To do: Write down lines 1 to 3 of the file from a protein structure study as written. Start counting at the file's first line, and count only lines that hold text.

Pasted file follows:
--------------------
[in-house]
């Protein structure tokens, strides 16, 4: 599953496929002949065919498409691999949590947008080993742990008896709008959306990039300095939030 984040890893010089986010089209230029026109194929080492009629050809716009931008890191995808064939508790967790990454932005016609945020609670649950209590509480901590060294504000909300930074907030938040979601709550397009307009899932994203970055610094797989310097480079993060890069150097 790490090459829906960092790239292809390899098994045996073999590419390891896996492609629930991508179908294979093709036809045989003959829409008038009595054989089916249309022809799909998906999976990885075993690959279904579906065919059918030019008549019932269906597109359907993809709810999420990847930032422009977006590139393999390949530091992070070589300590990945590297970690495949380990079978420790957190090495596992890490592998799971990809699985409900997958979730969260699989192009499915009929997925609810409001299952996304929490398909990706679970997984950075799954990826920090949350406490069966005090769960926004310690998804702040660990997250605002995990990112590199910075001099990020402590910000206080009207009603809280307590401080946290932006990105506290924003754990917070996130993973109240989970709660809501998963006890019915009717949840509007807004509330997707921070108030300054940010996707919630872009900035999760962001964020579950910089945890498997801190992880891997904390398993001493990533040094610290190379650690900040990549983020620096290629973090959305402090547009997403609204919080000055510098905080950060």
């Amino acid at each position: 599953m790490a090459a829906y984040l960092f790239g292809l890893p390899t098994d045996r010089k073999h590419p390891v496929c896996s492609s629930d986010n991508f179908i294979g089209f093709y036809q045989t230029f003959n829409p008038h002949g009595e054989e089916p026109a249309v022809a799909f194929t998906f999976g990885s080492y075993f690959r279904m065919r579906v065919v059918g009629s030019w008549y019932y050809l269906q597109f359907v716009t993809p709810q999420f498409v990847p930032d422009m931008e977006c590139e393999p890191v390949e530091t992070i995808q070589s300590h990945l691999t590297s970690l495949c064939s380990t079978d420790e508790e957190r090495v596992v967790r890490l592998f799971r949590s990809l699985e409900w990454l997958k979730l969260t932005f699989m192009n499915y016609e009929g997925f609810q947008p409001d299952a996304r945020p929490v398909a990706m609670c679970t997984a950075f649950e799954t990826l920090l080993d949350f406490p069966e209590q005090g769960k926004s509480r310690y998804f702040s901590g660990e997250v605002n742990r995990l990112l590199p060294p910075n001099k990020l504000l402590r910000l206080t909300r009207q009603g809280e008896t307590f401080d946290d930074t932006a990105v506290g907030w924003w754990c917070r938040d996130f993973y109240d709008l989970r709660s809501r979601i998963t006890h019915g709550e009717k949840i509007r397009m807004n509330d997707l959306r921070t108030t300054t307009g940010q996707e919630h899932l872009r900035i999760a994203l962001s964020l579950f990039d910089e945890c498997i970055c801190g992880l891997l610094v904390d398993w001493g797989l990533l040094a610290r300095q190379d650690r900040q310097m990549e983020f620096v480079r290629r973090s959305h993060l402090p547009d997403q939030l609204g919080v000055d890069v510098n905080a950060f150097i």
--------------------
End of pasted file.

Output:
[in-house]
């Protein structure tokens, strides 16, 4: 599953496929002949065919498409691999949590947008080993742990008896709008959306990039300095939030 984040890893010089986010089209230029026109194929080492009629050809716009931008890191995808064939508790967790990454932005016609945020609670649950209590509480901590060294504000909300930074907030938040979601709550397009307009899932994203970055610094797989310097480079993060890069150097 790490090459829906960092790239292809390899098994045996073999590419390891896996492609629930991508179908294979093709036809045989003959829409008038009595054989089916249309022809799909998906999976990885075993690959279904579906065919059918030019008549019932269906597109359907993809709810999420990847930032422009977006590139393999390949530091992070070589300590990945590297970690495949380990079978420790957190090495596992890490592998799971990809699985409900997958979730969260699989192009499915009929997925609810409001299952996304929490398909990706679970997984950075799954990826920090949350406490069966005090769960926004310690998804702040660990997250605002995990990112590199910075001099990020402590910000206080009207009603809280307590401080946290932006990105506290924003754990917070996130993973109240989970709660809501998963006890019915009717949840509007807004509330997707921070108030300054940010996707919630872009900035999760962001964020579950910089945890498997801190992880891997904390398993001493990533040094610290190379650690900040990549983020620096290629973090959305402090547009997403609204919080000055510098905080950060």
């Amino acid at each position: 599953m790490a090459a829906y984040l960092f790239g292809l890893p390899t098994d045996r010089k073999h590419p390891v496929c896996s492609s629930d986010n991508f179908i294979g089209f093709y036809q045989t230029f003959n829409p008038h002949g009595e054989e089916p026109a249309v022809a799909f194929t998906f999976g990885s080492y075993f690959r279904m065919r579906v065919v059918g009629s030019w008549y019932y050809l269906q597109f359907v716009t993809p709810q999420f498409v990847p930032d422009m931008e977006c590139e393999p890191v390949e530091t992070i995808q070589s300590h990945l691999t590297s970690l495949c064939s380990t079978d420790e508790e957190r090495v596992v967790r890490l592998f799971r949590s990809l699985e409900w990454l997958k979730l969260t932005f699989m192009n499915y016609e009929g997925f609810q947008p409001d299952a996304r945020p929490v398909a990706m609670c679970t997984a950075f649950e799954t990826l920090l080993d949350f406490p069966e209590q005090g769960k926004s509480r310690y998804f702040s901590g660990e997250v605002n742990r995990l990112l590199p060294p910075n001099k990020l504000l402590r910000l206080t909300r009207q009603g809280e008896t307590f401080d946290d930074t932006a990105v506290g907030w924003w754990c917070r938040d996130f993973y109240d709008l989970r709660s809501r979601i998963t006890h019915g709550e009717k949840i509007r397009m807004n509330d997707l959306r921070t108030t300054t307009g940010q996707e919630h899932l872009r900035i999760a994203l962001s964020l579950f990039d910089e945890c498997i970055c801190g992880l891997l610094v904390d398993w001493g797989l990533l040094a610290r300095q190379d650690r900040q310097m990549e983020f620096v480079r290629r973090s959305h993060l402090p547009d997403q939030l609204g919080v000055d890069v510098n905080a950060f150097i």